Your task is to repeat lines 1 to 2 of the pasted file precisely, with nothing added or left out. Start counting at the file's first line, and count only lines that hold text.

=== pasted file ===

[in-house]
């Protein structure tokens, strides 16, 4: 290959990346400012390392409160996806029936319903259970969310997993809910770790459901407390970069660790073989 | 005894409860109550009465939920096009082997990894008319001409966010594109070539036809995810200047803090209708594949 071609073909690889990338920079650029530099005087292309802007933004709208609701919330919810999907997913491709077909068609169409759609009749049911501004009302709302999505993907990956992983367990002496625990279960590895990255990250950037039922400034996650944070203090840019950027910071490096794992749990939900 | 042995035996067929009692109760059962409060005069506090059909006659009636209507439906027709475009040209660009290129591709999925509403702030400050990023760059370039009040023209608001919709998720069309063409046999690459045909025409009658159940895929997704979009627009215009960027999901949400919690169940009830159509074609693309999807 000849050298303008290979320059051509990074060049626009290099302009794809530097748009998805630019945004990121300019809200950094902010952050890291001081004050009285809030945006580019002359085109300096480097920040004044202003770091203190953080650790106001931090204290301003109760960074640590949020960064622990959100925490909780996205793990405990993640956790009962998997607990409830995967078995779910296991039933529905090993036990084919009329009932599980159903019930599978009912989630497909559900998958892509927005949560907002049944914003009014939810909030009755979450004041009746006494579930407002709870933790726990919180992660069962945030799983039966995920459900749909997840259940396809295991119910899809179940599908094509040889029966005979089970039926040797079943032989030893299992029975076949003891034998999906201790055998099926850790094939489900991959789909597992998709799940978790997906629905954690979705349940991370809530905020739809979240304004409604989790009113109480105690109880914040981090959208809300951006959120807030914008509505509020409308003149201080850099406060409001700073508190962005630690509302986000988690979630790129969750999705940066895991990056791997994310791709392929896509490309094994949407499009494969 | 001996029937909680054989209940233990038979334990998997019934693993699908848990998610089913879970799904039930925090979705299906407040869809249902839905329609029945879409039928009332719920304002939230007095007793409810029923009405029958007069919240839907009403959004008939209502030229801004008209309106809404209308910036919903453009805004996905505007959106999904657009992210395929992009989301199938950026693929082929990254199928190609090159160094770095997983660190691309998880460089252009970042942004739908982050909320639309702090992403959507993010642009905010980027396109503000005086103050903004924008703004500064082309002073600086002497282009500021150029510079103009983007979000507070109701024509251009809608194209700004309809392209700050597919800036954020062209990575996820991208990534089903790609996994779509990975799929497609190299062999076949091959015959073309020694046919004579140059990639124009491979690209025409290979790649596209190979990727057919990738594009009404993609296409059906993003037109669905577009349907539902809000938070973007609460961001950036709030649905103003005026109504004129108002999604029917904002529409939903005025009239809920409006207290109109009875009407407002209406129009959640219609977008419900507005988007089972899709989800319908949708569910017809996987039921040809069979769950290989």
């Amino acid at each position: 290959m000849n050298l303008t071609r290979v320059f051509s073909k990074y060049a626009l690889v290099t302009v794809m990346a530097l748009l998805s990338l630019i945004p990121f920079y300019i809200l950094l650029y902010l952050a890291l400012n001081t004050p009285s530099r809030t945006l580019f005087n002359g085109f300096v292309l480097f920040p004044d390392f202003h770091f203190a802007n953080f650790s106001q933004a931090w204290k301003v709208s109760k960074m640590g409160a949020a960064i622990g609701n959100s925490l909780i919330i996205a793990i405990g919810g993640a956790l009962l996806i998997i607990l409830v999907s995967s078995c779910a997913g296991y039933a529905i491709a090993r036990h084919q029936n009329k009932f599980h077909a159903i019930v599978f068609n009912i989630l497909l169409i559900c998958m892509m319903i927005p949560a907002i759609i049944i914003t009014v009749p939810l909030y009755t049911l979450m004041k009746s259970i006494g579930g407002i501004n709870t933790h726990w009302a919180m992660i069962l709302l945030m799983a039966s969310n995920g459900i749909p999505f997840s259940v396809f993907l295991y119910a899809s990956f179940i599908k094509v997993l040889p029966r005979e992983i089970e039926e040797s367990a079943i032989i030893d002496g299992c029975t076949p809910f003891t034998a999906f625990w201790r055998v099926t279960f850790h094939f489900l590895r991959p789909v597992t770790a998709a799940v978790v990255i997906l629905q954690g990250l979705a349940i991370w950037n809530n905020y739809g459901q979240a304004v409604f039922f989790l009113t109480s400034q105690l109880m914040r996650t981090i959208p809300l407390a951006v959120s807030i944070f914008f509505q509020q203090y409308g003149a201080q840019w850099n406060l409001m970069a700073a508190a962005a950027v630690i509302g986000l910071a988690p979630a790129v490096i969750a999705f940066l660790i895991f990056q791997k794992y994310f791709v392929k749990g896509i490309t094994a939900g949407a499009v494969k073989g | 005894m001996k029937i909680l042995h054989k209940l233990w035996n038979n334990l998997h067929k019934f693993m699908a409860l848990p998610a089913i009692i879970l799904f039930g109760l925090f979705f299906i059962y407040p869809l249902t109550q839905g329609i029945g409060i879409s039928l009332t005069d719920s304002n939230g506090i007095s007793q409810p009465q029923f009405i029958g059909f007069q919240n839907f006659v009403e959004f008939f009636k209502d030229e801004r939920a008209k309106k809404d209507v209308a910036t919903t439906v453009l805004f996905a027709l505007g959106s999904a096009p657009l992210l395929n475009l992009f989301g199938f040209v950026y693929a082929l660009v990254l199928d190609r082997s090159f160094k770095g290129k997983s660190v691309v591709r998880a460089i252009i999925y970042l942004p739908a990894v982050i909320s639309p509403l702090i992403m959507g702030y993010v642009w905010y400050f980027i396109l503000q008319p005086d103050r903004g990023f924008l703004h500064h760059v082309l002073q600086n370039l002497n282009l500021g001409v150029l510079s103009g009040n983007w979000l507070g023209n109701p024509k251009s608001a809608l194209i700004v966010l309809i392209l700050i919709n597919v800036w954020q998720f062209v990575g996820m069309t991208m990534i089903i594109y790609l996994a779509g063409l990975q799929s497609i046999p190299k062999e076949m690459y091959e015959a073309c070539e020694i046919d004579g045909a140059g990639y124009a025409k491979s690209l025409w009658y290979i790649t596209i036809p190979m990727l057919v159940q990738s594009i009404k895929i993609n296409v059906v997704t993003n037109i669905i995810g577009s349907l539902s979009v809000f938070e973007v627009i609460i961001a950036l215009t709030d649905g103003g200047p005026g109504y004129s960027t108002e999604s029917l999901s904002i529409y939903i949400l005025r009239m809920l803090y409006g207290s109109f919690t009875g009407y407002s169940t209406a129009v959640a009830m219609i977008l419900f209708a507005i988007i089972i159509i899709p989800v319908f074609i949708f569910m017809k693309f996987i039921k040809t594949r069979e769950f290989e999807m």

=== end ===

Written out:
[in-house]
């Protein structure tokens, strides 16, 4: 290959990346400012390392409160996806029936319903259970969310997993809910770790459901407390970069660790073989 | 005894409860109550009465939920096009082997990894008319001409966010594109070539036809995810200047803090209708594949 071609073909690889990338920079650029530099005087292309802007933004709208609701919330919810999907997913491709077909068609169409759609009749049911501004009302709302999505993907990956992983367990002496625990279960590895990255990250950037039922400034996650944070203090840019950027910071490096794992749990939900 | 042995035996067929009692109760059962409060005069506090059909006659009636209507439906027709475009040209660009290129591709999925509403702030400050990023760059370039009040023209608001919709998720069309063409046999690459045909025409009658159940895929997704979009627009215009960027999901949400919690169940009830159509074609693309999807 000849050298303008290979320059051509990074060049626009290099302009794809530097748009998805630019945004990121300019809200950094902010952050890291001081004050009285809030945006580019002359085109300096480097920040004044202003770091203190953080650790106001931090204290301003109760960074640590949020960064622990959100925490909780996205793990405990993640956790009962998997607990409830995967078995779910296991039933529905090993036990084919009329009932599980159903019930599978009912989630497909559900998958892509927005949560907002049944914003009014939810909030009755979450004041009746006494579930407002709870933790726990919180992660069962945030799983039966995920459900749909997840259940396809295991119910899809179940599908094509040889029966005979089970039926040797079943032989030893299992029975076949003891034998999906201790055998099926850790094939489900991959789909597992998709799940978790997906629905954690979705349940991370809530905020739809979240304004409604989790009113109480105690109880914040981090959208809300951006959120807030914008509505509020409308003149201080850099406060409001700073508190962005630690509302986000988690979630790129969750999705940066895991990056791997994310791709392929896509490309094994949407499009494969 | 001996029937909680054989209940233990038979334990998997019934693993699908848990998610089913879970799904039930925090979705299906407040869809249902839905329609029945879409039928009332719920304002939230007095007793409810029923009405029958007069919240839907009403959004008939209502030229801004008209309106809404209308910036919903453009805004996905505007959106999904657009992210395929992009989301199938950026693929082929990254199928190609090159160094770095997983660190691309998880460089252009970042942004739908982050909320639309702090992403959507993010642009905010980027396109503000005086103050903004924008703004500064082309002073600086002497282009500021150029510079103009983007979000507070109701024509251009809608194209700004309809392209700050597919800036954020062209990575996820991208990534089903790609996994779509990975799929497609190299062999076949091959015959073309020694046919004579140059990639124009491979690209025409290979790649596209190979990727057919990738594009009404993609296409059906993003037109669905577009349907539902809000938070973007609460961001950036709030649905103003005026109504004129108002999604029917904002529409939903005025009239809920409006207290109109009875009407407002209406129009959640219609977008419900507005988007089972899709989800319908949708569910017809996987039921040809069979769950290989």